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Carberry Tower


The designed landscape at Carberry Tower comprises well-preserved 19th-century parkland, a late-19th-century arboretum with a wealth of specimen trees under-planted with rhododendrons, and an early-20th-century formal garden. This garden takes the form of a sunken area with an ornate box-edged parterre.

The following is from the Historic Environment Scotland Gardens and Designed Landscapes Inventory. For the most up-to-date Inventory entry, please visit the Historic Environment Scotland website:

Type of Site

Incorporating some elements of previous mid-18th and early 19th century layers, a late-19th century designed landscape of parkland with specimen trees and mixed deciduous clumps, amenity deciduous woodlands covering half the policies, an arboretum and shrubberies housing a fine tree and shrub collection and an ornate Italian sunken garden created in 1910.

Location and Setting

Carberry Tower is situated 7 miles (11.5km) south-east of Edinburgh, 3 miles (5km) to the north-east of Dalkeith and 2 miles (3km) south of Musselburgh on the south shore of the Firth of Forth. The A6124 forms the south-west boundary of the estate and the B6414 forms the south-east boundary. The northern boundaries are formed by minor roads and tracks. To the west of the site the landform slopes gently down to the River Esk from Queen Mary's Mount which rises to 150m to the east of the house. Queen Mary is reputed to have surrendered here on this mount after the Battle of Pinkie in 1567. The entire estate is underlain by a coalfield which was known as 'The Carberry Jewels' and was thought to contain the finest coal in the country. The mine was founded in the late 19th century and supplied electricity to the house until 1962, soon after which it was closed. There are views from the higher ground and from the Tower across the East Lothian lowlands and north across the Firth. Views into the designed landscape are limited by the policy woodlands which enclose and shelter the parkland.

Carberry Tower is set in the north-west of a designed landscape which extends to the junction of the A6124 and the B6414 at Crossgatehall at the south of the policies. Queen Mary's Mount rises at the east of the policies and Carberry Mains lies to the north. Documentary evidence of the development of the designed landscape is provided by General Roy's plan of 1750, the 1st edition OS of c.1855 and the 2nd edition OS map of c.1900. In the mid-18th century, the Tower was surrounded by several sheltered enclosures and two access roads are shown on Roy's plan. By the mid-19th century, the field pattern had been redesigned and laid out as parkland. In the later half of the 19th century the parkland was extended to the north and to the east to Queen Mary's Mount, and the field pattern was revised yet again, avoiding the regular lines prominent in the earlier design. The walled garden adjacent to the house was removed at this time and a new larger garden constructed to the north-east of the house. The policy woodlands were greatly expanded and several individual parkland trees and clumps were planted. The extent of the designed landscape remains similar today and covers 269 acres (109ha).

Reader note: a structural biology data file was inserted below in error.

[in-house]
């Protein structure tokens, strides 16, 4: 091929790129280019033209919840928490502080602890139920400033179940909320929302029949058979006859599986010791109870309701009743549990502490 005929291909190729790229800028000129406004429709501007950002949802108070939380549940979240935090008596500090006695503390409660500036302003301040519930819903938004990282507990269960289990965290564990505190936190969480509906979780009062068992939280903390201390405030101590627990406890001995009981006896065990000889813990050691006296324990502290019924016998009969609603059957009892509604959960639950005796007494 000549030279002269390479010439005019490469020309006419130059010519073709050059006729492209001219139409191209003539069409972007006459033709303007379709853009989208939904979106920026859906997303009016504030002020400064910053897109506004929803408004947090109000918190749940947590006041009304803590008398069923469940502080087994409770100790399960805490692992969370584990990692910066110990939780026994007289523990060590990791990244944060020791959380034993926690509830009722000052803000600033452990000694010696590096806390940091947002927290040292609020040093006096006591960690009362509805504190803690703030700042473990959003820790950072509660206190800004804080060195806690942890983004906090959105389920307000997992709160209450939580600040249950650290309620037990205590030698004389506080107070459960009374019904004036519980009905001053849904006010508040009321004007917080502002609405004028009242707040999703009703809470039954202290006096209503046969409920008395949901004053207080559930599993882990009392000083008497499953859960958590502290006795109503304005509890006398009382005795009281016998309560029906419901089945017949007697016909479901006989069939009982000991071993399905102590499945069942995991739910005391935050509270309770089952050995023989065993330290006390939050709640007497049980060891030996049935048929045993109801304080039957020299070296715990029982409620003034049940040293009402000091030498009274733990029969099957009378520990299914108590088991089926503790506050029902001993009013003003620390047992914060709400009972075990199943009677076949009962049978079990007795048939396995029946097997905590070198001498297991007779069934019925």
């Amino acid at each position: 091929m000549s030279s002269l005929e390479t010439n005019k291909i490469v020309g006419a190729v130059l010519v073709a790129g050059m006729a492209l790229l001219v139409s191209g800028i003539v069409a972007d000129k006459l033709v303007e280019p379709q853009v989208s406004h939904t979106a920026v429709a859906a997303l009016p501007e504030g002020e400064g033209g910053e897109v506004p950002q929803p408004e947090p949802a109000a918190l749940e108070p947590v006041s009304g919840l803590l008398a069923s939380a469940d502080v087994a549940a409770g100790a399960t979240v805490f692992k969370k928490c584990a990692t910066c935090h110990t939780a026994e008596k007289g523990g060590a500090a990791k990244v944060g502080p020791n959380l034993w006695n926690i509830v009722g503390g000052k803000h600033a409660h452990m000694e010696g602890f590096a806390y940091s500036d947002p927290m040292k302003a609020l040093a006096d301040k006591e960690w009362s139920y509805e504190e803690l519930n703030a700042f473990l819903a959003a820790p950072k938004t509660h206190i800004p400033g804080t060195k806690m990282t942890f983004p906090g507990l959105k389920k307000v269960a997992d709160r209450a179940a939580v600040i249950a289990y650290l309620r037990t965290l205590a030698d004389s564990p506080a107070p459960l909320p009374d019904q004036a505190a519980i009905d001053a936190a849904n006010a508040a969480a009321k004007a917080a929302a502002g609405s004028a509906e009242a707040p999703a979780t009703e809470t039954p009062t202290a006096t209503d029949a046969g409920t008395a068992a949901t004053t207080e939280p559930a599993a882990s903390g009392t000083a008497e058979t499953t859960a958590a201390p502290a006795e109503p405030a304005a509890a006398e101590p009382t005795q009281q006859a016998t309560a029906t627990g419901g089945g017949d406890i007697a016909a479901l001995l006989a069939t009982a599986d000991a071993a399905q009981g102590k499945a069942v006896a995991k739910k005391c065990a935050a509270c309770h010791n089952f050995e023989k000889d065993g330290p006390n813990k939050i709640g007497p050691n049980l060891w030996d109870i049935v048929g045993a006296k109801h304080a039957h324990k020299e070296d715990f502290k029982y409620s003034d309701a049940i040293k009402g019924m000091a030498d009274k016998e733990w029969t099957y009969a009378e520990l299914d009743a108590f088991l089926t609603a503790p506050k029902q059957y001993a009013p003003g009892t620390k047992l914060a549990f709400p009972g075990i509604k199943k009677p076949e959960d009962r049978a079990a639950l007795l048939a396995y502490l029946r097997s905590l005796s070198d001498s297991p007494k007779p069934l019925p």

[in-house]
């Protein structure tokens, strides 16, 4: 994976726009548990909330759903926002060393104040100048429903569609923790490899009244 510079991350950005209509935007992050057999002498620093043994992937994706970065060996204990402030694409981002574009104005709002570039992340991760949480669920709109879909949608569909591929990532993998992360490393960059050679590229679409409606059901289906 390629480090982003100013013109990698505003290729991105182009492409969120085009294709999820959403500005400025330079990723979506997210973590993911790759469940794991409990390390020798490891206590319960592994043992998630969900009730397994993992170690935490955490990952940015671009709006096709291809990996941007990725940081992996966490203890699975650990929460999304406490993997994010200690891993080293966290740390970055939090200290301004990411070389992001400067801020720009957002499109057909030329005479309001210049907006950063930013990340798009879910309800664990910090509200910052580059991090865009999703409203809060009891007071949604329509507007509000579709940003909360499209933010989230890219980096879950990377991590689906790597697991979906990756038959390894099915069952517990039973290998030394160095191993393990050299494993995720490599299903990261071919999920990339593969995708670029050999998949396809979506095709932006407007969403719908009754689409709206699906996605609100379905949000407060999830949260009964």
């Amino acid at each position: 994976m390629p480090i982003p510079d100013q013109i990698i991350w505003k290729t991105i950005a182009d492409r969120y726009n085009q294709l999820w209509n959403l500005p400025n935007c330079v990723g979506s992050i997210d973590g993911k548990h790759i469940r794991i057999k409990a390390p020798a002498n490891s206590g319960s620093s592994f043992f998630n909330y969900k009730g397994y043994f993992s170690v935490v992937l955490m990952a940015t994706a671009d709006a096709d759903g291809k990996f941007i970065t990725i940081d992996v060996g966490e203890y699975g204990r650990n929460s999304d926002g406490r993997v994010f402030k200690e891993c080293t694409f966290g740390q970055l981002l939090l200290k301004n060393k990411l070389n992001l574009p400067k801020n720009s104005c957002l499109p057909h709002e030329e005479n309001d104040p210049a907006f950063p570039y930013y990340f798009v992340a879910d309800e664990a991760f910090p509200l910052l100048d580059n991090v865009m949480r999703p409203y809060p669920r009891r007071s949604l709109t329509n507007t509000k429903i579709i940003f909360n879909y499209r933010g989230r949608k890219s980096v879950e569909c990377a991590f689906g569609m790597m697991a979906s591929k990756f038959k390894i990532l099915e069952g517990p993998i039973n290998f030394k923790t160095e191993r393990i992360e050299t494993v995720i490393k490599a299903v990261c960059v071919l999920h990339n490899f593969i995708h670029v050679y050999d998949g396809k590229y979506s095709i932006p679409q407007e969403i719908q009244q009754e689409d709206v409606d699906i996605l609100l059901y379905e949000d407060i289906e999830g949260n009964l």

Landscape Components

Architectural Features

Carberry Tower, listed B, is a 16th century tower with two main storeys, a massive crenellated parapet, and there is an iron fire bucket. Improvements were made to the Tower in 1830 and, in 1861, David Bryce was commissioned to build the East Range. In 1909 further additions were made by Thomas Ross. The Stables, listed B, are mid- 19th century, probably by David Bryce, and are arranged around a quadrangle. The stables have a loft doocot and have been converted for residential and sports facilities. The Chapel was built in 1965 to the designs of Ian Lindsay & Partners and was given a Civic Trust Award in 1978.